Palestinians urge ceasefire in UN draft resolution

UNITED NATIONS - The Palestinians and their international supporters are discussing a U.N. draft resolution that would condemn all violence against civilians in the Israeli-Palestinian conflict and call for "an immediate, durable and fully respected cease-fire."

An initial draft of the proposed Security Council resolution, obtained by The Associated Press, expresses "grave concern" at the escalating violence and deteriorating situation in the Palestinian territories due to Israeli military operations, particularly against the Gaza Strip, and at the heavy civilian casualties including children.

The council is deeply divided and often paralyzed over the Israeli-Palestinian conflict, with the United States defending close ally Israel and the majority of other council members firmly backing the Palestinians.

The Palestinian draft makes no mention of the firing of hundreds of rockets into Israel by Hamas, which controls Gaza, and that would likely make it unacceptable to the United States if it was introduced in the Security Council.

It calls on the parties in the conflict to abide by their obligations under the Geneva Convention on the protection of civilians in war, to refrain from actions that could further destabilize the situation and to make urgent efforts to achieve a comprehensive peace agreement based on a two-state solution.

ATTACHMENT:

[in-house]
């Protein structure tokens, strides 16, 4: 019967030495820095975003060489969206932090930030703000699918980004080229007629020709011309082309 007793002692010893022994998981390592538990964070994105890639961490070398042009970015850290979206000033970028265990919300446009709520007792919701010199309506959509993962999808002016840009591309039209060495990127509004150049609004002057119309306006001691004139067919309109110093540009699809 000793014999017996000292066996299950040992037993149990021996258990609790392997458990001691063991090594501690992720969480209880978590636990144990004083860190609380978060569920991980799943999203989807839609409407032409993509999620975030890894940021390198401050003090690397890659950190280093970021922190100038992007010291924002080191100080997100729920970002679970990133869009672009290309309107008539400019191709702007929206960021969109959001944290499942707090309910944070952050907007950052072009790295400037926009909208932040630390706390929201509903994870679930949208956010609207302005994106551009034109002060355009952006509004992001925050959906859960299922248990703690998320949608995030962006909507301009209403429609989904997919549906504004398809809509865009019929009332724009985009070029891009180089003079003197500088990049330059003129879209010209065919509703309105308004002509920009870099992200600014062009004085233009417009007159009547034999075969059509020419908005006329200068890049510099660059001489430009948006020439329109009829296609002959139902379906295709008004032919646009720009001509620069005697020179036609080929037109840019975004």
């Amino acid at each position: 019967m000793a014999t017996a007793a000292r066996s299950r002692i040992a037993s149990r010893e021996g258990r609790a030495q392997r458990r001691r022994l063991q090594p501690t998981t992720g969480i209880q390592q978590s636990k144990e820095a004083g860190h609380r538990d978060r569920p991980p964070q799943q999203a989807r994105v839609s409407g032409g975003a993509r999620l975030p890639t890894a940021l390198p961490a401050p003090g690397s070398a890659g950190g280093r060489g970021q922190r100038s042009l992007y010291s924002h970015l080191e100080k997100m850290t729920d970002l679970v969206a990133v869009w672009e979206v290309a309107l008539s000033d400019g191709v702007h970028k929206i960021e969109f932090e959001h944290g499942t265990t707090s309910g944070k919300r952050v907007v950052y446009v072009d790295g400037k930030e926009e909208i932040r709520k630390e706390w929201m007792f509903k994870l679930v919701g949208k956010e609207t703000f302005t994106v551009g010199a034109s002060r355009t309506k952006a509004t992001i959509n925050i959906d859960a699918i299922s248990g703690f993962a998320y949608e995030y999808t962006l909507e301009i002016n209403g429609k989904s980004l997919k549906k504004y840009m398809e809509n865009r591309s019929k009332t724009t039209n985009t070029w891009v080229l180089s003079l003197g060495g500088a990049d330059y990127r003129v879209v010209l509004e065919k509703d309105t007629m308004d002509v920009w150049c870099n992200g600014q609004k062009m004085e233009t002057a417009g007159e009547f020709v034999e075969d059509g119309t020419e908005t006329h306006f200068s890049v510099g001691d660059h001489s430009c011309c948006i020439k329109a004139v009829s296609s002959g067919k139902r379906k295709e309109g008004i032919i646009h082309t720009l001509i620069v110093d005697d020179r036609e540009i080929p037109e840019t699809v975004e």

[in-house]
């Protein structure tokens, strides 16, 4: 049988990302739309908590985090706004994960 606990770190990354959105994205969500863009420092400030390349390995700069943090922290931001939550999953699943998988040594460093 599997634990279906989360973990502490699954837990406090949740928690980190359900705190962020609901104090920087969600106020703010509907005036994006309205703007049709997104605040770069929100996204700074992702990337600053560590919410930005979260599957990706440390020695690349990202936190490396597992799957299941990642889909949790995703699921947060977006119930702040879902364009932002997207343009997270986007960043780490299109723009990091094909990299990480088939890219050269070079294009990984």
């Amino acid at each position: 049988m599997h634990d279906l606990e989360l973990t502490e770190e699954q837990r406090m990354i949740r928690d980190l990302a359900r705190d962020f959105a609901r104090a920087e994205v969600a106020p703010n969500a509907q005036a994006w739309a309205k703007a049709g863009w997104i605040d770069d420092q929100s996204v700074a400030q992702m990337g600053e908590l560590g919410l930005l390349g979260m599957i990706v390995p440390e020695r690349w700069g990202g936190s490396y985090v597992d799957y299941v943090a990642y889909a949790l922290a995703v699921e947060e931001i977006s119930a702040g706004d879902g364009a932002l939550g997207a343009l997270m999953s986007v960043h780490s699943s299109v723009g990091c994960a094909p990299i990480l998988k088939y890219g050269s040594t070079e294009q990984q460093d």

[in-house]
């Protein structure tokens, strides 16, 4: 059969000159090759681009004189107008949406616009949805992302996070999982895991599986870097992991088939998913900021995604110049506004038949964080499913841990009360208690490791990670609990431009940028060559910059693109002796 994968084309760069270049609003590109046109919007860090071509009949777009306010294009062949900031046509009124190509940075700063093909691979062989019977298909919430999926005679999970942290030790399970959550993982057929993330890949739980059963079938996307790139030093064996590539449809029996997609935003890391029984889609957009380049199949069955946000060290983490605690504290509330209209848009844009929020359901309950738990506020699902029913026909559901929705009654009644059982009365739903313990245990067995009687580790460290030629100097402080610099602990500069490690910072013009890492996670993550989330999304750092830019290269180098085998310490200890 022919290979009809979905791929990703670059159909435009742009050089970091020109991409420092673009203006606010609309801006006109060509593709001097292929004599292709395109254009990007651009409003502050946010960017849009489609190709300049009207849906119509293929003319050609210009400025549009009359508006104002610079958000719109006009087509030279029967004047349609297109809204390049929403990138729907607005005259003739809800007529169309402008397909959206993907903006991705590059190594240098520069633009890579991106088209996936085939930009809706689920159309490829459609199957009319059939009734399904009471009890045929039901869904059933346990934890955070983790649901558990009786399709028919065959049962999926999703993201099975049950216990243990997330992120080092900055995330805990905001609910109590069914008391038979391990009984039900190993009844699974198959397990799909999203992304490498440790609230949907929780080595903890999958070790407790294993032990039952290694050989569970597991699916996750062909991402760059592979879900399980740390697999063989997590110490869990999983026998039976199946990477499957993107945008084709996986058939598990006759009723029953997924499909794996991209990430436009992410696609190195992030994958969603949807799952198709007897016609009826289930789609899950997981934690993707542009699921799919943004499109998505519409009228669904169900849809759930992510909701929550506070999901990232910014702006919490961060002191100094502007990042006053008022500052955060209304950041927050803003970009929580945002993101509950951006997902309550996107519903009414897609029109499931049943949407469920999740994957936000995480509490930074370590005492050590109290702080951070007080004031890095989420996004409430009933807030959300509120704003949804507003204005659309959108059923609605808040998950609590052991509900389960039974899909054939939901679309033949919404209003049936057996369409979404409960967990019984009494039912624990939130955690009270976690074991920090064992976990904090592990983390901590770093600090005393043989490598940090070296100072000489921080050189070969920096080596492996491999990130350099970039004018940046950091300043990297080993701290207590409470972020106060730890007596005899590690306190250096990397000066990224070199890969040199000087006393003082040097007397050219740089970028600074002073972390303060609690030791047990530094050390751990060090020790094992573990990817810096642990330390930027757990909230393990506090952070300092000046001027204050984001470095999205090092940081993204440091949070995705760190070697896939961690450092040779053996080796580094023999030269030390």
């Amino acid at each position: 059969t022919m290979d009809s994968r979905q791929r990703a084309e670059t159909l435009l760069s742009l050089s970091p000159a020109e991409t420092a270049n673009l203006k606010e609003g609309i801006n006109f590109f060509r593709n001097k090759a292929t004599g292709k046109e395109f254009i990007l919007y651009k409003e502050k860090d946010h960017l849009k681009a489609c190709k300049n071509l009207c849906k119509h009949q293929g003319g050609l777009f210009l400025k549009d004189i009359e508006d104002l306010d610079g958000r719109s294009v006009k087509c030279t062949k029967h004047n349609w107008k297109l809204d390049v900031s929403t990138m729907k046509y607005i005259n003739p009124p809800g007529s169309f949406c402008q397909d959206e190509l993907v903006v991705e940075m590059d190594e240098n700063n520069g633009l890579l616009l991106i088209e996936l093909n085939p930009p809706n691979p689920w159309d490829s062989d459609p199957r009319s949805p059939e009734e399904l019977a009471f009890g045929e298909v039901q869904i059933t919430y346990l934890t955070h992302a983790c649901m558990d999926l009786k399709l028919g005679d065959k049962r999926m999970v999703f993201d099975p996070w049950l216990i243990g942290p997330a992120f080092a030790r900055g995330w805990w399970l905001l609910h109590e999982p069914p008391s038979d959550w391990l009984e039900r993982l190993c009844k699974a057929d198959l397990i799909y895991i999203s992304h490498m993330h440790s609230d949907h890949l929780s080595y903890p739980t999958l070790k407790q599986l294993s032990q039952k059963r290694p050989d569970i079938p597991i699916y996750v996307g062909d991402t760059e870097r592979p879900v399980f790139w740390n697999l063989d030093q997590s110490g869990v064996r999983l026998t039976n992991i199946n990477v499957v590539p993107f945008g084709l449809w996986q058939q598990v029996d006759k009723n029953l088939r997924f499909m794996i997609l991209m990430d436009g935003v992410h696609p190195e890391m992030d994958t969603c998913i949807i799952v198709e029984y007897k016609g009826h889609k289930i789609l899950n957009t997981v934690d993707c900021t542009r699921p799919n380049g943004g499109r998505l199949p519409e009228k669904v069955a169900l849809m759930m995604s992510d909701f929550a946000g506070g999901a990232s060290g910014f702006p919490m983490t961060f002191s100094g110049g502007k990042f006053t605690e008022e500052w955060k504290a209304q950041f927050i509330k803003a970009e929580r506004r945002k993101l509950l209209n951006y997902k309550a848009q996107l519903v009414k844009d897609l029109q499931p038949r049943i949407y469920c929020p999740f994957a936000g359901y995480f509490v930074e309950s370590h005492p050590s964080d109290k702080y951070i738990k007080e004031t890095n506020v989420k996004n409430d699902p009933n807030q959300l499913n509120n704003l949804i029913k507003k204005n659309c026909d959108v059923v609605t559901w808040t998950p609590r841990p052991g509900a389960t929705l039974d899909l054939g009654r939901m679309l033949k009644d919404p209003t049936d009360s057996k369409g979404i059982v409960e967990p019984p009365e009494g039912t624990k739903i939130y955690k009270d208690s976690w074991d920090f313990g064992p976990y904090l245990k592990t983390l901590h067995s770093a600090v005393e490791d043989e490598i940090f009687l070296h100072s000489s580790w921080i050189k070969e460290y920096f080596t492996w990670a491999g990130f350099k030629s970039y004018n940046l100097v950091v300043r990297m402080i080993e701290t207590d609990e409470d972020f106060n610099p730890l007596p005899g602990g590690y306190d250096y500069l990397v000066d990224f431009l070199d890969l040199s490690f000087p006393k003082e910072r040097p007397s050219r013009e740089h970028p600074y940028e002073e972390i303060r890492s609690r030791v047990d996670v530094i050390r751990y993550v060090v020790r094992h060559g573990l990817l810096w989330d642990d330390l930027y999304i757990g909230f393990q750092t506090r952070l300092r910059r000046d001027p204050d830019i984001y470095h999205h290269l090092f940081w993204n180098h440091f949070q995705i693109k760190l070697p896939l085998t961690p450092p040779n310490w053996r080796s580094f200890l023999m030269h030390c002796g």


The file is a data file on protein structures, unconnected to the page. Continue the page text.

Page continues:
The Palestinians began talks on the resolution after an emergency meeting of the council on Thursday.

At that closed meeting, Russia's U.N. Ambassador Vitaly Churkin said Jordan's deputy ambassador told members he had some "elements" that could be the basis for a press statement, which unlike a resolution would not be legally binding.

The elements, obtained by The Associated Press, call for "immediate calm and ending the hostilities in Gaza including the launching of rocket attacks," restoration of the 2012 cease-fire and resumption of direct Israeli-Palestinian negotiations aimed at a comprehensive peace agreement and a two-state solution. They also call for protection of civilians.

Churkin said the Jordanian ambassador "retreated to talk to the American delegation" and "that was the end of it - we never received any draft of a press statement."

A U.S. official, speaking on condition of anonymity because he was not authorized to speak publicly, said: "Ambassador Churkin knows very well that no country can block another country from circulating a text."

"There's a lot of diplomacy going on right now to achieve our shared goal, which is a reduction in tensions and ensuring the safety and security of civilians on both sides," the official said. "And we've engaged with Security Council delegations on this."

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